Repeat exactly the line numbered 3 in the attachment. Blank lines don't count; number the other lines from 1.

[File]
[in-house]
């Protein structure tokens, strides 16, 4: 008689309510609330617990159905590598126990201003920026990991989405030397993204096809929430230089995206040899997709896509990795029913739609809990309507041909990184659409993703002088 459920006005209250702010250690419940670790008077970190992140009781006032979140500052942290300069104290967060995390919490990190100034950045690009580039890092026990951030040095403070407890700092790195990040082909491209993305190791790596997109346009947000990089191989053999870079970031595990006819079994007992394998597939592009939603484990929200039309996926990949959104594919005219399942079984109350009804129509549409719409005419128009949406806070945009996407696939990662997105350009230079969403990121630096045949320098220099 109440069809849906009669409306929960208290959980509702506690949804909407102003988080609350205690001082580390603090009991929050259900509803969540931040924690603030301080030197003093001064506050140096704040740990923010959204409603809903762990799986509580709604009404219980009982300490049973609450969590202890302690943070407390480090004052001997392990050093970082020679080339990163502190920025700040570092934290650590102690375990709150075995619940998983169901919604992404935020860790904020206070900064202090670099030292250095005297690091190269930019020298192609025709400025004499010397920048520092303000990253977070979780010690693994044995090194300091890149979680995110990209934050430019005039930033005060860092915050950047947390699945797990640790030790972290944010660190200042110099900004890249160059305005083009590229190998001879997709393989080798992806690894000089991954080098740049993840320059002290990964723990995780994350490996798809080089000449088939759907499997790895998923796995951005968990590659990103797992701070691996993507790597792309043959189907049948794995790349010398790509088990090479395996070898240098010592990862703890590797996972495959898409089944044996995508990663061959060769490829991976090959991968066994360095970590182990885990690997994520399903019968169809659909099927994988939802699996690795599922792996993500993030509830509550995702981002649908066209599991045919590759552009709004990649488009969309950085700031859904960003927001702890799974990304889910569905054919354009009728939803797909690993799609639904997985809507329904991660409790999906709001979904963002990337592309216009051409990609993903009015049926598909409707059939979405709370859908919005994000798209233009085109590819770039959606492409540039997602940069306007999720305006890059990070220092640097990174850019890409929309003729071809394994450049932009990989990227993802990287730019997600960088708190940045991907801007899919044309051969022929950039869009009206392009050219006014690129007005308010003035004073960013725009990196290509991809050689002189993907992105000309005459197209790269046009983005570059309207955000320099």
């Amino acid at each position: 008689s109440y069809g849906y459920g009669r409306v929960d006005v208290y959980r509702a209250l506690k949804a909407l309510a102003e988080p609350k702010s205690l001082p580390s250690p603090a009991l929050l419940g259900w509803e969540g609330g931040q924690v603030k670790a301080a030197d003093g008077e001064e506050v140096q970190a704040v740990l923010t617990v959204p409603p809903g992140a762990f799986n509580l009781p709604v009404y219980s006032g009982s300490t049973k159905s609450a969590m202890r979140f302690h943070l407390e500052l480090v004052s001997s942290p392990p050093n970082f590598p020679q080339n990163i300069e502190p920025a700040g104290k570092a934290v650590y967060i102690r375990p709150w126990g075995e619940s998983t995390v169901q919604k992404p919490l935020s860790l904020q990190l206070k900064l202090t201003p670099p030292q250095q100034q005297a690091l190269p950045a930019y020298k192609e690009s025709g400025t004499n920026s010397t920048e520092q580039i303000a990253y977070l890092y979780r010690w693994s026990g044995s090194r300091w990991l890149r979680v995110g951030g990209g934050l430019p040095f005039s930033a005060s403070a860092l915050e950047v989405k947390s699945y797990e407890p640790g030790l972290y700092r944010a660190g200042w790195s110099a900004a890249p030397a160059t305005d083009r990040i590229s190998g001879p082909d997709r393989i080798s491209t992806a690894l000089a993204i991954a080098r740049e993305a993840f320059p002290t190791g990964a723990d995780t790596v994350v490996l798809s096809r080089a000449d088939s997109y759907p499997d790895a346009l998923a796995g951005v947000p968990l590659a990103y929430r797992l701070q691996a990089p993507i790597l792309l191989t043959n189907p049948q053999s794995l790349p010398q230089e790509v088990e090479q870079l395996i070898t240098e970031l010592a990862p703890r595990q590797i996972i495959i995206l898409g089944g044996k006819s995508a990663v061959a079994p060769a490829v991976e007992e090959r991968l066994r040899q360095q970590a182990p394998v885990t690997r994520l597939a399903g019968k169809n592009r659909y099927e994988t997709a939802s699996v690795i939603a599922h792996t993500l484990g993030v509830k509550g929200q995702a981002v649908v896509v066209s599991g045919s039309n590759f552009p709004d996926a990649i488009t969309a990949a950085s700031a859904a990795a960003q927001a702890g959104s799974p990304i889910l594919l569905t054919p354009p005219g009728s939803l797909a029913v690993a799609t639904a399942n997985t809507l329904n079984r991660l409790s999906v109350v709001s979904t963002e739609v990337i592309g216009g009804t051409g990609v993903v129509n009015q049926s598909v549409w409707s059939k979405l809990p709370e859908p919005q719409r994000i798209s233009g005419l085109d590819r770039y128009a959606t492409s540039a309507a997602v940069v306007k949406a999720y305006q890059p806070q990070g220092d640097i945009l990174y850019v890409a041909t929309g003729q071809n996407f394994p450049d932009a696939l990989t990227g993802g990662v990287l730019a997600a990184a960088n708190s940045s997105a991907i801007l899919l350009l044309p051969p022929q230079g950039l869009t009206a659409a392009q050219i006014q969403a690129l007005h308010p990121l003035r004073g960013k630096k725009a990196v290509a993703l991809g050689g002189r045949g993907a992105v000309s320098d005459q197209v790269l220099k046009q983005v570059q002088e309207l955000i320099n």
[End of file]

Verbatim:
């Amino acid at each position: 008689s109440y069809g849906y459920g009669r409306v929960d006005v208290y959980r509702a209250l506690k949804a909407l309510a102003e988080p609350k702010s205690l001082p580390s250690p603090a009991l929050l419940g259900w509803e969540g609330g931040q924690v603030k670790a301080a030197d003093g008077e001064e506050v140096q970190a704040v740990l923010t617990v959204p409603p809903g992140a762990f799986n509580l009781p709604v009404y219980s006032g009982s300490t049973k159905s609450a969590m202890r979140f302690h943070l407390e500052l480090v004052s001997s942290p392990p050093n970082f590598p020679q080339n990163i300069e502190p920025a700040g104290k570092a934290v650590y967060i102690r375990p709150w126990g075995e619940s998983t995390v169901q919604k992404p919490l935020s860790l904020q990190l206070k900064l202090t201003p670099p030292q250095q100034q005297a690091l190269p950045a930019y020298k192609e690009s025709g400025t004499n920026s010397t920048e520092q580039i303000a990253y977070l890092y979780r010690w693994s026990g044995s090194r300091w990991l890149r979680v995110g951030g990209g934050l430019p040095f005039s930033a005060s403070a860092l915050e950047v989405k947390s699945y797990e407890p640790g030790l972290y700092r944010a660190g200042w790195s110099a900004a890249p030397a160059t305005d083009r990040i590229s190998g001879p082909d997709r393989i080798s491209t992806a690894l000089a993204i991954a080098r740049e993305a993840f320059p002290t190791g990964a723990d995780t790596v994350v490996l798809s096809r080089a000449d088939s997109y759907p499997d790895a346009l998923a796995g951005v947000p968990l590659a990103y929430r797992l701070q691996a990089p993507i790597l792309l191989t043959n189907p049948q053999s794995l790349p010398q230089e790509v088990e090479q870079l395996i070898t240098e970031l010592a990862p703890r595990q590797i996972i495959i995206l898409g089944g044996k006819s995508a990663v061959a079994p060769a490829v991976e007992e090959r991968l066994r040899q360095q970590a182990p394998v885990t690997r994520l597939a399903g019968k169809n592009r659909y099927e994988t997709a939802s699996v690795i939603a599922h792996t993500l484990g993030v509830k509550g929200q995702a981002v649908v896509v066209s599991g045919s039309n590759f552009p709004d996926a990649i488009t969309a990949a950085s700031a859904a990795a960003q927001a702890g959104s799974p990304i889910l594919l569905t054919p354009p005219g009728s939803l797909a029913v690993a799609t639904a399942n997985t809507l329904n079984r991660l409790s999906v109350v709001s979904t963002e739609v990337i592309g216009g009804t051409g990609v993903v129509n009015q049926s598909v549409w409707s059939k979405l809990p709370e859908p919005q719409r994000i798209s233009g005419l085109d590819r770039y128009a959606t492409s540039a309507a997602v940069v306007k949406a999720y305006q890059p806070q990070g220092d640097i945009l990174y850019v890409a041909t929309g003729q071809n996407f394994p450049d932009a696939l990989t990227g993802g990662v990287l730019a997600a990184a960088n708190s940045s997105a991907i801007l899919l350009l044309p051969p022929q230079g950039l869009t009206a659409a392009q050219i006014q969403a690129l007005h308010p990121l003035r004073g960013k630096k725009a990196v290509a993703l991809g050689g002189r045949g993907a992105v000309s320098d005459q197209v790269l220099k046009q983005v570059q002088e309207l955000i320099n």